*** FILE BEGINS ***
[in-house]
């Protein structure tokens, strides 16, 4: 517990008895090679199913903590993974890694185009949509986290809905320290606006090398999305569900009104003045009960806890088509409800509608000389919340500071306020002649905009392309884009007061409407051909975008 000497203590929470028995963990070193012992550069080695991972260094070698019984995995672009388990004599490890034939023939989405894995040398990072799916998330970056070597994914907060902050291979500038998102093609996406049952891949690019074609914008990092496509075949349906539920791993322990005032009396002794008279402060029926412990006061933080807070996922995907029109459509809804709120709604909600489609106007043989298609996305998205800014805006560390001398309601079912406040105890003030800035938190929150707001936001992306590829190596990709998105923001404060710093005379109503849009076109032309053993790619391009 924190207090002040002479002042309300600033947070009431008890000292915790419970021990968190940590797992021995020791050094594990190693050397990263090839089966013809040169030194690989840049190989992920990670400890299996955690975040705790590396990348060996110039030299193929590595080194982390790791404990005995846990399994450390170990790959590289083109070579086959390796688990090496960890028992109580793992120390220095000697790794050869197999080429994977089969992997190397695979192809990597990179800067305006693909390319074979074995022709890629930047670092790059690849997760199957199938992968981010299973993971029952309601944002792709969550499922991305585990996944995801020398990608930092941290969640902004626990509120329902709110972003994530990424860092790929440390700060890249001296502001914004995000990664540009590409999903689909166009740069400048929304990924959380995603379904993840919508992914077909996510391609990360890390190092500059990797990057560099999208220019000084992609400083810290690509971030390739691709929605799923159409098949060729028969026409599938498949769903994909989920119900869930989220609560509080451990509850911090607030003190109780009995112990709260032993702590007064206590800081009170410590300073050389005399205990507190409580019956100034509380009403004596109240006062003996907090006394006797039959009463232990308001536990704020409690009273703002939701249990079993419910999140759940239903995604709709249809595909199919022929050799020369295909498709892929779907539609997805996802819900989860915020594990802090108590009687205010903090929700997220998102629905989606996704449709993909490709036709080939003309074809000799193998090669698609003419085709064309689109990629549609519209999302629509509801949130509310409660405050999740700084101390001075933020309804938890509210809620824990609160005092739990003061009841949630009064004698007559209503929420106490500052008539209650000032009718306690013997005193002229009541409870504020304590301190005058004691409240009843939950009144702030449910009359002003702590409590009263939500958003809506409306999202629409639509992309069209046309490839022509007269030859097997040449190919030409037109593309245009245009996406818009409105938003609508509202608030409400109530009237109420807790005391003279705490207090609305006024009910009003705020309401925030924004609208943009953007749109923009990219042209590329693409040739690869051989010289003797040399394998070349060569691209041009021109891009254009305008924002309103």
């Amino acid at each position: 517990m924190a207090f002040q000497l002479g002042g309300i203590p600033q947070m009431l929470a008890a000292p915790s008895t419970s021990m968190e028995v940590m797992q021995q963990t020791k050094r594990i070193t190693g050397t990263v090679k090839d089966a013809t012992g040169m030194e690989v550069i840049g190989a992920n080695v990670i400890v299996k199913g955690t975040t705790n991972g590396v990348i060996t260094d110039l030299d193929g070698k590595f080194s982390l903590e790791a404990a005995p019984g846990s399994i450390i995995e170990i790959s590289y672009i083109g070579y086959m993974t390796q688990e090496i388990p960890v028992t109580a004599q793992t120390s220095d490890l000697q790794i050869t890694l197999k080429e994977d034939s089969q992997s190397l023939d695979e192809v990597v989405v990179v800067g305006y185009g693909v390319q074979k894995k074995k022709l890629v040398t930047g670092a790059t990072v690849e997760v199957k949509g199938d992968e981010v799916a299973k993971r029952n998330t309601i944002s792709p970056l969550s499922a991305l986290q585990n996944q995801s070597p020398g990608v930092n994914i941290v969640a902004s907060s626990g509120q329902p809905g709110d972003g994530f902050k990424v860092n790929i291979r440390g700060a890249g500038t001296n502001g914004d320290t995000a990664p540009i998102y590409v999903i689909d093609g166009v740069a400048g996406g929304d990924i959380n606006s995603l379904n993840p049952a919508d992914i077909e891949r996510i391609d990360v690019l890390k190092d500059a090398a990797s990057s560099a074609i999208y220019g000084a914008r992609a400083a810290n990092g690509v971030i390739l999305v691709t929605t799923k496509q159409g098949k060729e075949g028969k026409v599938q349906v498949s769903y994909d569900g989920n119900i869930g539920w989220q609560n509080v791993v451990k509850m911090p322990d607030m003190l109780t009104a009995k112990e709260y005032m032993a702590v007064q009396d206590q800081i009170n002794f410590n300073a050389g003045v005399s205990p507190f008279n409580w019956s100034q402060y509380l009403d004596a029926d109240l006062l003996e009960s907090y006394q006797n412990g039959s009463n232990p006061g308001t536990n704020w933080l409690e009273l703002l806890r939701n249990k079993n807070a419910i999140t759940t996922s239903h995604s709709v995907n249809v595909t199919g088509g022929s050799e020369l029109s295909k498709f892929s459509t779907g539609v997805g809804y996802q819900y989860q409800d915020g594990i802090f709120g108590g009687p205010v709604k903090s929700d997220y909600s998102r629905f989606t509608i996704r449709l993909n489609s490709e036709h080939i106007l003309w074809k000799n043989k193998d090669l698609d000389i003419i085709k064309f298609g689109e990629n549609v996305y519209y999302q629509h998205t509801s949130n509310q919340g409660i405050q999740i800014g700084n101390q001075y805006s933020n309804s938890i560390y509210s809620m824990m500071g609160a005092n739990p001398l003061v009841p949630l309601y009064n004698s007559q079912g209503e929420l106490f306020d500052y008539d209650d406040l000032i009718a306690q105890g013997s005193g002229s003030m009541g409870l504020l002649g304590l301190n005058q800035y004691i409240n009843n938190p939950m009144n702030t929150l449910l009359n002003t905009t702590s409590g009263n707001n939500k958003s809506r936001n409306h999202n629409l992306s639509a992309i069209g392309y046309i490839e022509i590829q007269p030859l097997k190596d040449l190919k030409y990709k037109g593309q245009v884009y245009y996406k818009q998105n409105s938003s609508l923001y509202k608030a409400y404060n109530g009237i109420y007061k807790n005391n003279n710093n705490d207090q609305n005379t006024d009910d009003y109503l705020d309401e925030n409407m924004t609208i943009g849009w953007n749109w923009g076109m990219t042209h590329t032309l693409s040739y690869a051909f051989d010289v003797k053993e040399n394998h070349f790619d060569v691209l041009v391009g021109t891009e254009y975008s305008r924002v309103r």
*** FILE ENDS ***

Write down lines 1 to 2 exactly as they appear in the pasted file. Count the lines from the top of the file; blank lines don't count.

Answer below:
[in-house]
């Protein structure tokens, strides 16, 4: 517990008895090679199913903590993974890694185009949509986290809905320290606006090398999305569900009104003045009960806890088509409800509608000389919340500071306020002649905009392309884009007061409407051909975008 000497203590929470028995963990070193012992550069080695991972260094070698019984995995672009388990004599490890034939023939989405894995040398990072799916998330970056070597994914907060902050291979500038998102093609996406049952891949690019074609914008990092496509075949349906539920791993322990005032009396002794008279402060029926412990006061933080807070996922995907029109459509809804709120709604909600489609106007043989298609996305998205800014805006560390001398309601079912406040105890003030800035938190929150707001936001992306590829190596990709998105923001404060710093005379109503849009076109032309053993790619391009 924190207090002040002479002042309300600033947070009431008890000292915790419970021990968190940590797992021995020791050094594990190693050397990263090839089966013809040169030194690989840049190989992920990670400890299996955690975040705790590396990348060996110039030299193929590595080194982390790791404990005995846990399994450390170990790959590289083109070579086959390796688990090496960890028992109580793992120390220095000697790794050869197999080429994977089969992997190397695979192809990597990179800067305006693909390319074979074995022709890629930047670092790059690849997760199957199938992968981010299973993971029952309601944002792709969550499922991305585990996944995801020398990608930092941290969640902004626990509120329902709110972003994530990424860092790929440390700060890249001296502001914004995000990664540009590409999903689909166009740069400048929304990924959380995603379904993840919508992914077909996510391609990360890390190092500059990797990057560099999208220019000084992609400083810290690509971030390739691709929605799923159409098949060729028969026409599938498949769903994909989920119900869930989220609560509080451990509850911090607030003190109780009995112990709260032993702590007064206590800081009170410590300073050389005399205990507190409580019956100034509380009403004596109240006062003996907090006394006797039959009463232990308001536990704020409690009273703002939701249990079993419910999140759940239903995604709709249809595909199919022929050799020369295909498709892929779907539609997805996802819900989860915020594990802090108590009687205010903090929700997220998102629905989606996704449709993909490709036709080939003309074809000799193998090669698609003419085709064309689109990629549609519209999302629509509801949130509310409660405050999740700084101390001075933020309804938890509210809620824990609160005092739990003061009841949630009064004698007559209503929420106490500052008539209650000032009718306690013997005193002229009541409870504020304590301190005058004691409240009843939950009144702030449910009359002003702590409590009263939500958003809506409306999202629409639509992309069209046309490839022509007269030859097997040449190919030409037109593309245009245009996406818009409105938003609508509202608030409400109530009237109420807790005391003279705490207090609305006024009910009003705020309401925030924004609208943009953007749109923009990219042209590329693409040739690869051989010289003797040399394998070349060569691209041009021109891009254009305008924002309103």